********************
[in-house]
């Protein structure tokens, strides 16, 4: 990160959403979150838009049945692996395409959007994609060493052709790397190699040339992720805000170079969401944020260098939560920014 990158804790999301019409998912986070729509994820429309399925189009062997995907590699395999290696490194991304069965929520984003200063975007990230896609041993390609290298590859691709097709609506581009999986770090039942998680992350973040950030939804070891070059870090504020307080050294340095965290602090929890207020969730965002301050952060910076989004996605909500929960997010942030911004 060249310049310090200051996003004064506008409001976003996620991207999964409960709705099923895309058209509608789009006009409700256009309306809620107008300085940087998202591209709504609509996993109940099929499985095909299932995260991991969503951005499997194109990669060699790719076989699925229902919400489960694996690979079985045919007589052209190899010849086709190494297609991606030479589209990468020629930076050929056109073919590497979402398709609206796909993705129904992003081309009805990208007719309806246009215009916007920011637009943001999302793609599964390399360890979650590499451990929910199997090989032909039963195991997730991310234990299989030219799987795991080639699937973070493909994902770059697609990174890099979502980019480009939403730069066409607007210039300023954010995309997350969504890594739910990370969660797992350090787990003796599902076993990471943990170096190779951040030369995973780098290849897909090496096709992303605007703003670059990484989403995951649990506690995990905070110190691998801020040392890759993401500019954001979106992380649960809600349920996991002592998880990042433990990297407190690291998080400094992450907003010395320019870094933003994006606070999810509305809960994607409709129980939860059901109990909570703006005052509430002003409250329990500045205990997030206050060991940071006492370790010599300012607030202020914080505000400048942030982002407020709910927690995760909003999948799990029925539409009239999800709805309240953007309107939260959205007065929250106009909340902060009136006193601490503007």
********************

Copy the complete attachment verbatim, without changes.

[in-house]
């Protein structure tokens, strides 16, 4: 990160959403979150838009049945692996395409959007994609060493052709790397190699040339992720805000170079969401944020260098939560920014 990158804790999301019409998912986070729509994820429309399925189009062997995907590699395999290696490194991304069965929520984003200063975007990230896609041993390609290298590859691709097709609506581009999986770090039942998680992350973040950030939804070891070059870090504020307080050294340095965290602090929890207020969730965002301050952060910076989004996605909500929960997010942030911004 060249310049310090200051996003004064506008409001976003996620991207999964409960709705099923895309058209509608789009006009409700256009309306809620107008300085940087998202591209709504609509996993109940099929499985095909299932995260991991969503951005499997194109990669060699790719076989699925229902919400489960694996690979079985045919007589052209190899010849086709190494297609991606030479589209990468020629930076050929056109073919590497979402398709609206796909993705129904992003081309009805990208007719309806246009215009916007920011637009943001999302793609599964390399360890979650590499451990929910199997090989032909039963195991997730991310234990299989030219799987795991080639699937973070493909994902770059697609990174890099979502980019480009939403730069066409607007210039300023954010995309997350969504890594739910990370969660797992350090787990003796599902076993990471943990170096190779951040030369995973780098290849897909090496096709992303605007703003670059990484989403995951649990506690995990905070110190691998801020040392890759993401500019954001979106992380649960809600349920996991002592998880990042433990990297407190690291998080400094992450907003010395320019870094933003994006606070999810509305809960994607409709129980939860059901109990909570703006005052509430002003409250329990500045205990997030206050060991940071006492370790010599300012607030202020914080505000400048942030982002407020709910927690995760909003999948799990029925539409009239999800709805309240953007309107939260959205007065929250106009909340902060009136006193601490503007």